https://arctichealth.org/en/permalink/ahliterature121697
Source
J Cardiovasc Med (Hagerstown). 2012 Nov;13(11):727-34
Publication Type
Article
Date
Nov-2012
Author
Peter A Polyzotis
Yongyao Tan
Peter L Prior
Paul Oh
Terry Fair
Sherry L Grace
Author Affiliation
York University, Faculty of Health, School of Kinesiology and Health Science, Toronto, Ontario, Canada.
Source
J Cardiovasc Med (Hagerstown). 2012 Nov;13(11):727-34
Date
Nov-2012
Language
English
Publication Type
Article
Keywords
Cardiology Service, Hospital - organization & administration
Cardiovascular Agents - therapeutic use
Community Health Services - organization & administration
Comorbidity
Cross-Sectional Studies
Delivery of Health Care, Integrated - organization & administration
Depression - diagnosis - epidemiology
Exercise Therapy - organization & administration
Guideline Adherence
Health Care Rationing - organization & administration
Health Care Surveys
Health Knowledge, Attitudes, Practice
Health Services Accessibility - organization & administration
Health Services Needs and Demand - organization & administration
Heart Diseases - epidemiology - rehabilitation
Home Care Services, Hospital-Based - organization & administration
Humans
Models, organizational
Ontario - epidemiology
Patient Education as Topic - organization & administration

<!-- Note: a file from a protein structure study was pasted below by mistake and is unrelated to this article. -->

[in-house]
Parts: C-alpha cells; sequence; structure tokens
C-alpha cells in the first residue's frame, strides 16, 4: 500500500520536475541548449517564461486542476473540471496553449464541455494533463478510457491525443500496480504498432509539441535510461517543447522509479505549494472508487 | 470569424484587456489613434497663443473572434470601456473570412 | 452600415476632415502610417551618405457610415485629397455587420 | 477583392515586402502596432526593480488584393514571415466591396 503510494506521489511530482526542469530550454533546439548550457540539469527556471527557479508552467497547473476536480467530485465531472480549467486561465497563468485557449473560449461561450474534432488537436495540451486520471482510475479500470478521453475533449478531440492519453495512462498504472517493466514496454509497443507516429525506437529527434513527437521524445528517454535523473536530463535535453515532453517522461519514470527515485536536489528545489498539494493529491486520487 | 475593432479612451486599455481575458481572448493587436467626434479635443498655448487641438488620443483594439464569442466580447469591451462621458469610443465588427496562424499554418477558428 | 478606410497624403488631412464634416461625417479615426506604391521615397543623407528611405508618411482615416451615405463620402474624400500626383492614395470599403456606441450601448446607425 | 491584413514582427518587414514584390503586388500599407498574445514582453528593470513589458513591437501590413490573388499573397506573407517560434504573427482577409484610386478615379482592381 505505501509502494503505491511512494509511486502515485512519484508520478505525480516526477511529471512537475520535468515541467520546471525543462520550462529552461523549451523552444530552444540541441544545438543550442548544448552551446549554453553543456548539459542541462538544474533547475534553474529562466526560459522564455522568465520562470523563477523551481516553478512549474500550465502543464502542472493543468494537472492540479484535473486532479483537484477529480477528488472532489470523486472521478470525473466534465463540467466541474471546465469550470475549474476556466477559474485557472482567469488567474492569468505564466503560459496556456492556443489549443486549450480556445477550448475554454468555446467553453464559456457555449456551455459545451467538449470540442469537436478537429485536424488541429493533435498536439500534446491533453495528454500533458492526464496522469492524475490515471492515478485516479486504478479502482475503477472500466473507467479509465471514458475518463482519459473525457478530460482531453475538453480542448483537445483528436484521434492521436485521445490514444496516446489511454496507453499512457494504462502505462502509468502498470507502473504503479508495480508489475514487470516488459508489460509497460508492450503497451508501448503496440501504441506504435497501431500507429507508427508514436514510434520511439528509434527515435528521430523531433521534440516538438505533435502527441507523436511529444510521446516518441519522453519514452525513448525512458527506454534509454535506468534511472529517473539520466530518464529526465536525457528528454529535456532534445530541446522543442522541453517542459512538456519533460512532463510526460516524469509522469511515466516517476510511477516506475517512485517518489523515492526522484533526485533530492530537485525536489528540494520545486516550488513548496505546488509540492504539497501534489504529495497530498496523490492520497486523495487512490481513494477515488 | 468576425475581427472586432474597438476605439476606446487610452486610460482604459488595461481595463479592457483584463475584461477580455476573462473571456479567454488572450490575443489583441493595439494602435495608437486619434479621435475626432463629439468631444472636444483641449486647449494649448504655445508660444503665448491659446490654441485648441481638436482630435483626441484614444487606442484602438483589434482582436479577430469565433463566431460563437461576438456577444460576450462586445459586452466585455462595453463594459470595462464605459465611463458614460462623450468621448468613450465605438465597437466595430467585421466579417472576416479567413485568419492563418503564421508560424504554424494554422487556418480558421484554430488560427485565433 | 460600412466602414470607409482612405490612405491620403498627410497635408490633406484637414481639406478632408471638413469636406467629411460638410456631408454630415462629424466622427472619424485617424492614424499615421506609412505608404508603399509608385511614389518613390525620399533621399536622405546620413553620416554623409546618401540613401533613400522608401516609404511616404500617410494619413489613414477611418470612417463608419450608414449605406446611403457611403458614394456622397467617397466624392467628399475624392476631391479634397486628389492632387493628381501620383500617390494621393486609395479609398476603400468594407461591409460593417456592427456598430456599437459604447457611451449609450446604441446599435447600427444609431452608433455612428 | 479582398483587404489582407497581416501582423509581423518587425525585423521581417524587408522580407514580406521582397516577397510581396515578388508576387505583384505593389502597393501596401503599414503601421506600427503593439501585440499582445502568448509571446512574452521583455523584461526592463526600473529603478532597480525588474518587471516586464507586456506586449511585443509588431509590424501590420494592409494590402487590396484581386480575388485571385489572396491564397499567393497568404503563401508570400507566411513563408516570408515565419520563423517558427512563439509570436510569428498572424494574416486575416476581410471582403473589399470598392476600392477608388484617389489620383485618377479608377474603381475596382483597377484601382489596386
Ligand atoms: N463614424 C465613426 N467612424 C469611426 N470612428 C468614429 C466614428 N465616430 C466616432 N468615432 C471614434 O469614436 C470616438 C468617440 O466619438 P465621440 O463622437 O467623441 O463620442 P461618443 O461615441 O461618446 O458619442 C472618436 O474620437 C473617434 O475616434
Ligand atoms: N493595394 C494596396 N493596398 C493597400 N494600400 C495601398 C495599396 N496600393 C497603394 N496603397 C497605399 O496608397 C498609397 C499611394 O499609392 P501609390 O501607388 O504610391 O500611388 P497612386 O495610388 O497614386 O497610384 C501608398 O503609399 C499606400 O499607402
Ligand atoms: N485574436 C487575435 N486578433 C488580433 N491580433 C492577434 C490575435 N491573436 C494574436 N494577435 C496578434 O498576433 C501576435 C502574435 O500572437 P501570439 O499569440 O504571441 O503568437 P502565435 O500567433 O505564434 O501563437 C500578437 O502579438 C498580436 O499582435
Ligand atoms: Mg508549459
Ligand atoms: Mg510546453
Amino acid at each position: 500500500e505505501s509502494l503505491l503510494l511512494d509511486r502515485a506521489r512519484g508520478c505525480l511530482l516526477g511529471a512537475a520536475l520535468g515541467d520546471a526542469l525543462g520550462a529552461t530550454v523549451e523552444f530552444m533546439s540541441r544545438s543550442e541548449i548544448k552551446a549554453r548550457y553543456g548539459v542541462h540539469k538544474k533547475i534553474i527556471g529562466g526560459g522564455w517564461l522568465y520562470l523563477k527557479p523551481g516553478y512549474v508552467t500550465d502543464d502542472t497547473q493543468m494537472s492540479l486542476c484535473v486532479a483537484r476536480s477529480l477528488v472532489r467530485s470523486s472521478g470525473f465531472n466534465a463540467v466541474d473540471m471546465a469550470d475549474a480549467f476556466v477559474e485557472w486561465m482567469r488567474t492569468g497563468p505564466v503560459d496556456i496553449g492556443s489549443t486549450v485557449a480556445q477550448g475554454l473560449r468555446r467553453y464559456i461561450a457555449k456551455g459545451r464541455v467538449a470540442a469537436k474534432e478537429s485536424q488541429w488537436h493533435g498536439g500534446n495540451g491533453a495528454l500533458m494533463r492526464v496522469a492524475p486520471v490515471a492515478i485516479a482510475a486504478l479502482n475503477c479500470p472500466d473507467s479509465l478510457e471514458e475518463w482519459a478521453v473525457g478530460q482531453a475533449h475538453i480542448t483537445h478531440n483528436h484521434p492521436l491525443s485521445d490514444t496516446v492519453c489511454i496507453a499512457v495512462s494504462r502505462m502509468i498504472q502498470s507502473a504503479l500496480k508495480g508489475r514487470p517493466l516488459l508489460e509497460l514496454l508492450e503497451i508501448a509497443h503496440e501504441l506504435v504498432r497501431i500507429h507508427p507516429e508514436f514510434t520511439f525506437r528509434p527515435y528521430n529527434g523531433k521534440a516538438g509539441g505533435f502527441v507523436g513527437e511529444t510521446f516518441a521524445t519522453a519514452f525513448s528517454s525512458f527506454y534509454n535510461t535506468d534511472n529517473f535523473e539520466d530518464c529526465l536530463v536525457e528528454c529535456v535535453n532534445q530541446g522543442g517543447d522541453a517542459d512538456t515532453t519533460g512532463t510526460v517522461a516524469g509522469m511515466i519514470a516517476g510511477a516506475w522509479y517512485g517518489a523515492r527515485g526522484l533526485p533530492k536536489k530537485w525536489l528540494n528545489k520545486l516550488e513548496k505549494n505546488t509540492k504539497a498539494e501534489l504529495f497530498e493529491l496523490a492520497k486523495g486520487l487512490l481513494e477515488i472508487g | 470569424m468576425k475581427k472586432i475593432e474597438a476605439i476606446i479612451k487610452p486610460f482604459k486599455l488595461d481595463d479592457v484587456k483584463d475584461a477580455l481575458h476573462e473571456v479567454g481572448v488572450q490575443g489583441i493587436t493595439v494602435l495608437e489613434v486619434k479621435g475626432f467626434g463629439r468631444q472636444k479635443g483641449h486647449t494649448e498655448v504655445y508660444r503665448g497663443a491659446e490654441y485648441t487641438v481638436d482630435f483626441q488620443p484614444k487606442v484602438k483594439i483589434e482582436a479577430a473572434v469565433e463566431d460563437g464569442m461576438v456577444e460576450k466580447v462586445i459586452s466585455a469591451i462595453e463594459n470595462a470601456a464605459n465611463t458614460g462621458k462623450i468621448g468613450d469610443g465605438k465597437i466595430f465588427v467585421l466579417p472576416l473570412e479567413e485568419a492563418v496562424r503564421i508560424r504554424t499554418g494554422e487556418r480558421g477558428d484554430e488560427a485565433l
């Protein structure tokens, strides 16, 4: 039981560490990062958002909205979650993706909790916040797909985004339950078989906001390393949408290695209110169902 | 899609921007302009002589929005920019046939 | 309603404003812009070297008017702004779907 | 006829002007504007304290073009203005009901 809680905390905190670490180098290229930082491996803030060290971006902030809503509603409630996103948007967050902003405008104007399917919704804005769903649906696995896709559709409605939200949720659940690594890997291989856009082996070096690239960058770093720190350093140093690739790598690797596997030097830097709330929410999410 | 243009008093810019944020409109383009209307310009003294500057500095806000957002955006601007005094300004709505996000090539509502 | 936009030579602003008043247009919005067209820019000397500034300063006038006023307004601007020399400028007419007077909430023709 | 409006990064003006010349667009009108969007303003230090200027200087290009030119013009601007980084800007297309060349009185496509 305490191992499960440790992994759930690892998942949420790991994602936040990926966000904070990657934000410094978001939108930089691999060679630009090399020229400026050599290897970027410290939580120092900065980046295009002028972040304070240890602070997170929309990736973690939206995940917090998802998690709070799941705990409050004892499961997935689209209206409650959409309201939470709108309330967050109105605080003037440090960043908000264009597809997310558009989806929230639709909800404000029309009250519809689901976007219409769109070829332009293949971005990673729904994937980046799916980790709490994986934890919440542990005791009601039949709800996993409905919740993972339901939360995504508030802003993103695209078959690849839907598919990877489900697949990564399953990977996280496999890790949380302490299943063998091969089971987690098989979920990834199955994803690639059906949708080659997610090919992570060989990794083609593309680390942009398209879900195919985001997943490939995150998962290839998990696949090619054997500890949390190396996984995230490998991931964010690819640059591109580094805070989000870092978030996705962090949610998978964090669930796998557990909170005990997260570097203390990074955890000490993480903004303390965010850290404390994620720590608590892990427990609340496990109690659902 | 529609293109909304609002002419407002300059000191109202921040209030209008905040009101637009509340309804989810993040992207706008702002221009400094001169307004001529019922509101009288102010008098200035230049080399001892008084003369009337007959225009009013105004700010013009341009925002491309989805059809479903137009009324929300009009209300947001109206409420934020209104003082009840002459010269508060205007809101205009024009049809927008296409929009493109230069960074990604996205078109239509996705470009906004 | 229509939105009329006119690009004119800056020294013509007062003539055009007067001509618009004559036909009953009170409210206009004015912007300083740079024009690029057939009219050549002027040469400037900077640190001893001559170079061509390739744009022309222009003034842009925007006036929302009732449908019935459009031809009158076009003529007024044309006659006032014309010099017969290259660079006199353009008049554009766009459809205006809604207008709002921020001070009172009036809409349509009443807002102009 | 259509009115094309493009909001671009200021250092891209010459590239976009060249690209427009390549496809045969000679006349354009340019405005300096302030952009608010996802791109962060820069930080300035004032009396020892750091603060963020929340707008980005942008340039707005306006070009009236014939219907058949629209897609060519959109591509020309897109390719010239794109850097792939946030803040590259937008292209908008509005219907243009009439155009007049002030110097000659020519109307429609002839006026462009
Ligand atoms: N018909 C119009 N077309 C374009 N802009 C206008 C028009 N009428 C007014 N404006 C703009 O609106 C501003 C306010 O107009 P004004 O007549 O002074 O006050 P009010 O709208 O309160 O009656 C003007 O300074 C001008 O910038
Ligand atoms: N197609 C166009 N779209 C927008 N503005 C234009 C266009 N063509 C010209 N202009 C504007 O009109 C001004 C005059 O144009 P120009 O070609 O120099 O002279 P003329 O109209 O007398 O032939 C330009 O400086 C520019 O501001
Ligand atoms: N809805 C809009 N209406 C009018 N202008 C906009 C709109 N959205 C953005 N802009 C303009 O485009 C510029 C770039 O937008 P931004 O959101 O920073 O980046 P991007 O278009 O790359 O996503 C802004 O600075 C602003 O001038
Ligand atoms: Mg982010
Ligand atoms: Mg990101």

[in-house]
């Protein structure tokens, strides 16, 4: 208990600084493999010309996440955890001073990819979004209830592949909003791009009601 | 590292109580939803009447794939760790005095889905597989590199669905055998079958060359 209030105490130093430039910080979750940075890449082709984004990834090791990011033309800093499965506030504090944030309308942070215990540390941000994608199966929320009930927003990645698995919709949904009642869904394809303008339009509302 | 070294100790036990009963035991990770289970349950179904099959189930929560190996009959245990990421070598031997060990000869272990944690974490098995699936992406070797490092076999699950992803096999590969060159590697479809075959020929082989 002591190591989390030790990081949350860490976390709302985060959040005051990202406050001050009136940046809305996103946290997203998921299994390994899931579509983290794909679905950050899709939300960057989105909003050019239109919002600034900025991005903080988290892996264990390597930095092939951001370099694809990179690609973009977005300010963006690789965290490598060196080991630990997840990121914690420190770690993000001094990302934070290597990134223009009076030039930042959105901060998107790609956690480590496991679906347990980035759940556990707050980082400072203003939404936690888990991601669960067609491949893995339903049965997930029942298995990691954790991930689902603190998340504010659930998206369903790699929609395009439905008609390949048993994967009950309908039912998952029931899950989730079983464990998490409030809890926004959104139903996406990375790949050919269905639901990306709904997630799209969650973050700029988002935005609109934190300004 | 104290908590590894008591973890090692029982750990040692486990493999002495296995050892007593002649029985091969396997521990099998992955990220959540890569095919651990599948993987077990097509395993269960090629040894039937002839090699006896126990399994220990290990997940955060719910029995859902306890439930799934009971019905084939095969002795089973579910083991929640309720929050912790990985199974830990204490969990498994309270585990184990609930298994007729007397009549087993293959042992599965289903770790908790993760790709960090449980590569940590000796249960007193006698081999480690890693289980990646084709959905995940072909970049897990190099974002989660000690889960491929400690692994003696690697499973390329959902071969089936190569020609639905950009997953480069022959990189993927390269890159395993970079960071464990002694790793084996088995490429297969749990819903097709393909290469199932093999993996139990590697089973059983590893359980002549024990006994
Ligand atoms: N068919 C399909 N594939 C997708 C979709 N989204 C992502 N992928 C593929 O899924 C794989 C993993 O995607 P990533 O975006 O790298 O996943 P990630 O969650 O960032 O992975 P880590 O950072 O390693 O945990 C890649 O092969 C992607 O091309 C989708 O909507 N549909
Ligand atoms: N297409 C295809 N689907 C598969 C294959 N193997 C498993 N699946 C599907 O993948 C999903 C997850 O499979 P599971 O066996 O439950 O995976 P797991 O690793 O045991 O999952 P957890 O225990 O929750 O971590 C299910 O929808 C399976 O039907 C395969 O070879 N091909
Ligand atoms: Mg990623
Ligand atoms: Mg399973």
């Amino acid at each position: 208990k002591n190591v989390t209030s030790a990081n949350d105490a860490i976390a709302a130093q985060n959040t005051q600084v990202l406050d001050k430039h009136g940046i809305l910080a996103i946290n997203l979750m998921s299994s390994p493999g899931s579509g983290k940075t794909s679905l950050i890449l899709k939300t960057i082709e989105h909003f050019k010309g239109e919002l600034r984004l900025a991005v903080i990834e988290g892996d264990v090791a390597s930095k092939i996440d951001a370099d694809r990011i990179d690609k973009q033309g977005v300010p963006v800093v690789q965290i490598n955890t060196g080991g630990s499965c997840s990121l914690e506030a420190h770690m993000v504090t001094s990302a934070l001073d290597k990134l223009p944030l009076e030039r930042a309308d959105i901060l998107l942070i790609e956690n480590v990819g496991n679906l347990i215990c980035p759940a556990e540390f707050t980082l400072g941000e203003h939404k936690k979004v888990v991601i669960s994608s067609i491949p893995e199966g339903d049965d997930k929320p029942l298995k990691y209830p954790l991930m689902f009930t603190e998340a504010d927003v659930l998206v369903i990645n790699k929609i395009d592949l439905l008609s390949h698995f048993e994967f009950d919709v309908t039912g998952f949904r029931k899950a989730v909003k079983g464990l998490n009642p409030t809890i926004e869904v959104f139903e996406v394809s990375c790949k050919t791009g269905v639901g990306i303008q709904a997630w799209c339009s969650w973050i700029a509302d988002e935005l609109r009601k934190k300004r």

Practice Guidelines as Topic
Questionnaires
Risk factors
Rural health services - organization & administration
Vulnerable Populations
Abstract
Cardiac rehabilitation programs develop in accordance with guidelines, but also in response to local needs and resources. This study evaluated features of Ontario cardiac rehabilitation programs in accordance with guidelines, emerging evidence and treating underserved populations.
In this cross-sectional study, all Ontario cardiac rehabilitation programs were mailed an investigator-generated survey. Responses were received from 38 of 45 (84.4%) programs.
Twenty-seven (71.1%) cardiac rehabilitation programs were located within a hospital. Twenty-four (63.2%) programs reported that they offer two sessions of exercise and education per week. Twenty-six (68.4%) programs offered an alternative model of program delivery other than on-site, with 10 (27.0%) programs reporting they tailored their programs to rural patients. Twenty-three (62.2%) programs provided services to patients with a noncardiac primary indication. Twenty-six (68.4%) programs systematically screened patients for depressive symptoms. Twenty-seven (71.1%) offered resources to patients postgraduation.